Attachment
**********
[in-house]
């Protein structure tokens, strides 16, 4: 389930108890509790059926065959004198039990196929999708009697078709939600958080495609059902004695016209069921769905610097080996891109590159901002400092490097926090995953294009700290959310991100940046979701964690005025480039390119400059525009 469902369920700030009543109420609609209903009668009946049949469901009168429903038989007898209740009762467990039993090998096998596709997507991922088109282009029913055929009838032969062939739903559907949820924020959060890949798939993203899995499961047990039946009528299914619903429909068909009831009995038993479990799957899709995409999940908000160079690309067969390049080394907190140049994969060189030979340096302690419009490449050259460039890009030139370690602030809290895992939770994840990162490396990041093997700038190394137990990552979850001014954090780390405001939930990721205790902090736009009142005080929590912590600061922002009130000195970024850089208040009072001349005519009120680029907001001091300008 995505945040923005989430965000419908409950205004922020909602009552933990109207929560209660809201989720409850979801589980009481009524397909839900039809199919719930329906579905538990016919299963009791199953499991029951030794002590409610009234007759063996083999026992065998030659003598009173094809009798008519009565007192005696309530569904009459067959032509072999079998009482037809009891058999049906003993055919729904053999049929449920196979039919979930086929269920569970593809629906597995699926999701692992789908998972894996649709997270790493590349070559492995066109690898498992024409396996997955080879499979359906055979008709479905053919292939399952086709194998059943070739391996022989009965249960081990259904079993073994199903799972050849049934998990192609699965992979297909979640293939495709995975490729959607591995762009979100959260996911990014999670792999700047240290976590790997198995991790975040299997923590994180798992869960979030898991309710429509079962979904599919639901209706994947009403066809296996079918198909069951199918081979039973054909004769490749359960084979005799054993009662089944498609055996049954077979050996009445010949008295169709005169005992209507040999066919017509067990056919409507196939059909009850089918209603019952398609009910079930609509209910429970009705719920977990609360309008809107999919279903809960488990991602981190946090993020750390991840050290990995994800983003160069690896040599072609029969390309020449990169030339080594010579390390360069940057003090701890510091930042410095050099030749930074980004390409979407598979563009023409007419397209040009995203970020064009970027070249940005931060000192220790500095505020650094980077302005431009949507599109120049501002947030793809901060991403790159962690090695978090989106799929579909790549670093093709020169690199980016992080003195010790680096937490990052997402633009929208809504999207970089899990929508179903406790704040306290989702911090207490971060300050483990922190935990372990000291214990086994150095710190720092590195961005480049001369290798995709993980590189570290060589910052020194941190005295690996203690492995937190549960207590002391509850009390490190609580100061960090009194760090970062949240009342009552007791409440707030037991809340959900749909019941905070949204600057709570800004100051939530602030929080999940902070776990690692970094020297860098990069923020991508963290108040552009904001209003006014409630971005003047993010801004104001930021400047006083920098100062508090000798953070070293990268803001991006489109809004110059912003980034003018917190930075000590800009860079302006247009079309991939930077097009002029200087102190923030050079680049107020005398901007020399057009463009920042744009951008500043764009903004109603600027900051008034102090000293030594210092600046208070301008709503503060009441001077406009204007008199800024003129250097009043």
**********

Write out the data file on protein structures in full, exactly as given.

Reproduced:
[in-house]
């Protein structure tokens, strides 16, 4: 389930108890509790059926065959004198039990196929999708009697078709939600958080495609059902004695016209069921769905610097080996891109590159901002400092490097926090995953294009700290959310991100940046979701964690005025480039390119400059525009 469902369920700030009543109420609609209903009668009946049949469901009168429903038989007898209740009762467990039993090998096998596709997507991922088109282009029913055929009838032969062939739903559907949820924020959060890949798939993203899995499961047990039946009528299914619903429909068909009831009995038993479990799957899709995409999940908000160079690309067969390049080394907190140049994969060189030979340096302690419009490449050259460039890009030139370690602030809290895992939770994840990162490396990041093997700038190394137990990552979850001014954090780390405001939930990721205790902090736009009142005080929590912590600061922002009130000195970024850089208040009072001349005519009120680029907001001091300008 995505945040923005989430965000419908409950205004922020909602009552933990109207929560209660809201989720409850979801589980009481009524397909839900039809199919719930329906579905538990016919299963009791199953499991029951030794002590409610009234007759063996083999026992065998030659003598009173094809009798008519009565007192005696309530569904009459067959032509072999079998009482037809009891058999049906003993055919729904053999049929449920196979039919979930086929269920569970593809629906597995699926999701692992789908998972894996649709997270790493590349070559492995066109690898498992024409396996997955080879499979359906055979008709479905053919292939399952086709194998059943070739391996022989009965249960081990259904079993073994199903799972050849049934998990192609699965992979297909979640293939495709995975490729959607591995762009979100959260996911990014999670792999700047240290976590790997198995991790975040299997923590994180798992869960979030898991309710429509079962979904599919639901209706994947009403066809296996079918198909069951199918081979039973054909004769490749359960084979005799054993009662089944498609055996049954077979050996009445010949008295169709005169005992209507040999066919017509067990056919409507196939059909009850089918209603019952398609009910079930609509209910429970009705719920977990609360309008809107999919279903809960488990991602981190946090993020750390991840050290990995994800983003160069690896040599072609029969390309020449990169030339080594010579390390360069940057003090701890510091930042410095050099030749930074980004390409979407598979563009023409007419397209040009995203970020064009970027070249940005931060000192220790500095505020650094980077302005431009949507599109120049501002947030793809901060991403790159962690090695978090989106799929579909790549670093093709020169690199980016992080003195010790680096937490990052997402633009929208809504999207970089899990929508179903406790704040306290989702911090207490971060300050483990922190935990372990000291214990086994150095710190720092590195961005480049001369290798995709993980590189570290060589910052020194941190005295690996203690492995937190549960207590002391509850009390490190609580100061960090009194760090970062949240009342009552007791409440707030037991809340959900749909019941905070949204600057709570800004100051939530602030929080999940902070776990690692970094020297860098990069923020991508963290108040552009904001209003006014409630971005003047993010801004104001930021400047006083920098100062508090000798953070070293990268803001991006489109809004110059912003980034003018917190930075000590800009860079302006247009079309991939930077097009002029200087102190923030050079680049107020005398901007020399057009463009920042744009951008500043764009903004109603600027900051008034102090000293030594210092600046208070301008709503503060009441001077406009204007008199800024003129250097009043």